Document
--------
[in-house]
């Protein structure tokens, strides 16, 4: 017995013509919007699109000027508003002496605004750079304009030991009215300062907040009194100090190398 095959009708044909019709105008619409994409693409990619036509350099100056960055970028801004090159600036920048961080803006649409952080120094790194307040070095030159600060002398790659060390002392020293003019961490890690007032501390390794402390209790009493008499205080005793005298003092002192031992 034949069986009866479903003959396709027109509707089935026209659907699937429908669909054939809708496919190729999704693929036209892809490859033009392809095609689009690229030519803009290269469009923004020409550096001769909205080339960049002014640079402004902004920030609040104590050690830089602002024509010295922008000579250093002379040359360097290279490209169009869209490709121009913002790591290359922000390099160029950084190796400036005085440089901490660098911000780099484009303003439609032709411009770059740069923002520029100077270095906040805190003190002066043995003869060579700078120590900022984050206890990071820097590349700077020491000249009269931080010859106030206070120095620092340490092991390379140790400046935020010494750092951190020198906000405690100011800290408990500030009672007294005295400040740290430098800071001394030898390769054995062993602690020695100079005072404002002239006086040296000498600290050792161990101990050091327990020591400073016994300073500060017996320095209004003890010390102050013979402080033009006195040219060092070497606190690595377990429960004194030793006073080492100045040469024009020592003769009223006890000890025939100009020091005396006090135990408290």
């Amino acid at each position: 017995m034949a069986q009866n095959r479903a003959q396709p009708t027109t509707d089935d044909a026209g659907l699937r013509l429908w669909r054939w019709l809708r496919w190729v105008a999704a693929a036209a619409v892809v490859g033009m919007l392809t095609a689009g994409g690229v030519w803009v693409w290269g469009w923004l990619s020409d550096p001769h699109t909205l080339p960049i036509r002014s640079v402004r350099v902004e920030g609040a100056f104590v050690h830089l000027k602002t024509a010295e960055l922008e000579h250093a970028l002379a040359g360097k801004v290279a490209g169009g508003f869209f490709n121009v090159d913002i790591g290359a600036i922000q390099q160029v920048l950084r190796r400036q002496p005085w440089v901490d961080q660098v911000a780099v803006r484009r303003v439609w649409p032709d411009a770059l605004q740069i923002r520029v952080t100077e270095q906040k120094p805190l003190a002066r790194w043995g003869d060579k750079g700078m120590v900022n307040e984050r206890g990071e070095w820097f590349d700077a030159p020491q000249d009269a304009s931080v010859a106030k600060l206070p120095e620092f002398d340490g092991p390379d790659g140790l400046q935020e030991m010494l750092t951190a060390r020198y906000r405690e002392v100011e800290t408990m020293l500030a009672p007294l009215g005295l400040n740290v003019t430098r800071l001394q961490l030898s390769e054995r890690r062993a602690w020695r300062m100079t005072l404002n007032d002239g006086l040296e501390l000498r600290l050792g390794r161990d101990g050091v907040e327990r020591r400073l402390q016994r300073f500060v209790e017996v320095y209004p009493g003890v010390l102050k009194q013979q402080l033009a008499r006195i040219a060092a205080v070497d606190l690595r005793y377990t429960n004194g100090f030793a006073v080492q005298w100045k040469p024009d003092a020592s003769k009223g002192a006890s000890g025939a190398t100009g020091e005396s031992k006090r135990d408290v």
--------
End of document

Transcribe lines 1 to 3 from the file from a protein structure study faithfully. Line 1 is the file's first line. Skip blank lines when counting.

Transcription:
[in-house]
């Protein structure tokens, strides 16, 4: 017995013509919007699109000027508003002496605004750079304009030991009215300062907040009194100090190398 095959009708044909019709105008619409994409693409990619036509350099100056960055970028801004090159600036920048961080803006649409952080120094790194307040070095030159600060002398790659060390002392020293003019961490890690007032501390390794402390209790009493008499205080005793005298003092002192031992 034949069986009866479903003959396709027109509707089935026209659907699937429908669909054939809708496919190729999704693929036209892809490859033009392809095609689009690229030519803009290269469009923004020409550096001769909205080339960049002014640079402004902004920030609040104590050690830089602002024509010295922008000579250093002379040359360097290279490209169009869209490709121009913002790591290359922000390099160029950084190796400036005085440089901490660098911000780099484009303003439609032709411009770059740069923002520029100077270095906040805190003190002066043995003869060579700078120590900022984050206890990071820097590349700077020491000249009269931080010859106030206070120095620092340490092991390379140790400046935020010494750092951190020198906000405690100011800290408990500030009672007294005295400040740290430098800071001394030898390769054995062993602690020695100079005072404002002239006086040296000498600290050792161990101990050091327990020591400073016994300073500060017996320095209004003890010390102050013979402080033009006195040219060092070497606190690595377990429960004194030793006073080492100045040469024009020592003769009223006890000890025939100009020091005396006090135990408290």
């Amino acid at each position: 017995m034949a069986q009866n095959r479903a003959q396709p009708t027109t509707d089935d044909a026209g659907l699937r013509l429908w669909r054939w019709l809708r496919w190729v105008a999704a693929a036209a619409v892809v490859g033009m919007l392809t095609a689009g994409g690229v030519w803009v693409w290269g469009w923004l990619s020409d550096p001769h699109t909205l080339p960049i036509r002014s640079v402004r350099v902004e920030g609040a100056f104590v050690h830089l000027k602002t024509a010295e960055l922008e000579h250093a970028l002379a040359g360097k801004v290279a490209g169009g508003f869209f490709n121009v090159d913002i790591g290359a600036i922000q390099q160029v920048l950084r190796r400036q002496p005085w440089v901490d961080q660098v911000a780099v803006r484009r303003v439609w649409p032709d411009a770059l605004q740069i923002r520029v952080t100077e270095q906040k120094p805190l003190a002066r790194w043995g003869d060579k750079g700078m120590v900022n307040e984050r206890g990071e070095w820097f590349d700077a030159p020491q000249d009269a304009s931080v010859a106030k600060l206070p120095e620092f002398d340490g092991p390379d790659g140790l400046q935020e030991m010494l750092t951190a060390r020198y906000r405690e002392v100011e800290t408990m020293l500030a009672p007294l009215g005295l400040n740290v003019t430098r800071l001394q961490l030898s390769e054995r890690r062993a602690w020695r300062m100079t005072l404002n007032d002239g006086l040296e501390l000498r600290l050792g390794r161990d101990g050091v907040e327990r020591r400073l402390q016994r300073f500060v209790e017996v320095y209004p009493g003890v010390l102050k009194q013979q402080l033009a008499r006195i040219a060092a205080v070497d606190l690595r005793y377990t429960n004194g100090f030793a006073v080492q005298w100045k040469p024009d003092a020592s003769k009223g002192a006890s000890g025939a190398t100009g020091e005396s031992k006090r135990d408290v």